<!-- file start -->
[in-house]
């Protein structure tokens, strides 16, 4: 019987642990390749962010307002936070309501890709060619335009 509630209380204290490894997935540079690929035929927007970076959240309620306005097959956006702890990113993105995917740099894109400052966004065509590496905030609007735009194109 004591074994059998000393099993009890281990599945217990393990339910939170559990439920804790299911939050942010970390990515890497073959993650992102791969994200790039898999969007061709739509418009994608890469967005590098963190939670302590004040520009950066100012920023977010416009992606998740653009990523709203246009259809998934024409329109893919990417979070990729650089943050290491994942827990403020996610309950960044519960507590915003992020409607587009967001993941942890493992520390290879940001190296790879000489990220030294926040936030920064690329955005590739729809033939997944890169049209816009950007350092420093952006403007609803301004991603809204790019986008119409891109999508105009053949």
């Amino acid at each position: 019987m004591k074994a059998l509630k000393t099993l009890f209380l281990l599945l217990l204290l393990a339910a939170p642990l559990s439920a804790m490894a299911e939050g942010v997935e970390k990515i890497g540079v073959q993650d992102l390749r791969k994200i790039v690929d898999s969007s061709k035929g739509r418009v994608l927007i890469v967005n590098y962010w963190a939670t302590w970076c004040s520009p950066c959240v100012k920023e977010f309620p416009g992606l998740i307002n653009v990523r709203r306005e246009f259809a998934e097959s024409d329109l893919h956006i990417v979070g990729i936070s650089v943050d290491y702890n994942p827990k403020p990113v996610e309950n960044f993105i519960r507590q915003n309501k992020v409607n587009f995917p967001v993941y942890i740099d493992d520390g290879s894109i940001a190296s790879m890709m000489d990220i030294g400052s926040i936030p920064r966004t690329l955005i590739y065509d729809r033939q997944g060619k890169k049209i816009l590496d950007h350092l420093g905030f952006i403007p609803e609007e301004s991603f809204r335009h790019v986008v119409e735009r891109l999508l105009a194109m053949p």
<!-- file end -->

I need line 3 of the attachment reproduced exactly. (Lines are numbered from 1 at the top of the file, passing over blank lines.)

């Amino acid at each position: 019987m004591k074994a059998l509630k000393t099993l009890f209380l281990l599945l217990l204290l393990a339910a939170p642990l559990s439920a804790m490894a299911e939050g942010v997935e970390k990515i890497g540079v073959q993650d992102l390749r791969k994200i790039v690929d898999s969007s061709k035929g739509r418009v994608l927007i890469v967005n590098y962010w963190a939670t302590w970076c004040s520009p950066c959240v100012k920023e977010f309620p416009g992606l998740i307002n653009v990523r709203r306005e246009f259809a998934e097959s024409d329109l893919h956006i990417v979070g990729i936070s650089v943050d290491y702890n994942p827990k403020p990113v996610e309950n960044f993105i519960r507590q915003n309501k992020v409607n587009f995917p967001v993941y942890i740099d493992d520390g290879s894109i940001a190296s790879m890709m000489d990220i030294g400052s926040i936030p920064r966004t690329l955005i590739y065509d729809r033939q997944g060619k890169k049209i816009l590496d950007h350092l420093g905030f952006i403007p609803e609007e301004s991603f809204r335009h790019v986008v119409e735009r891109l999508l105009a194109m053949p």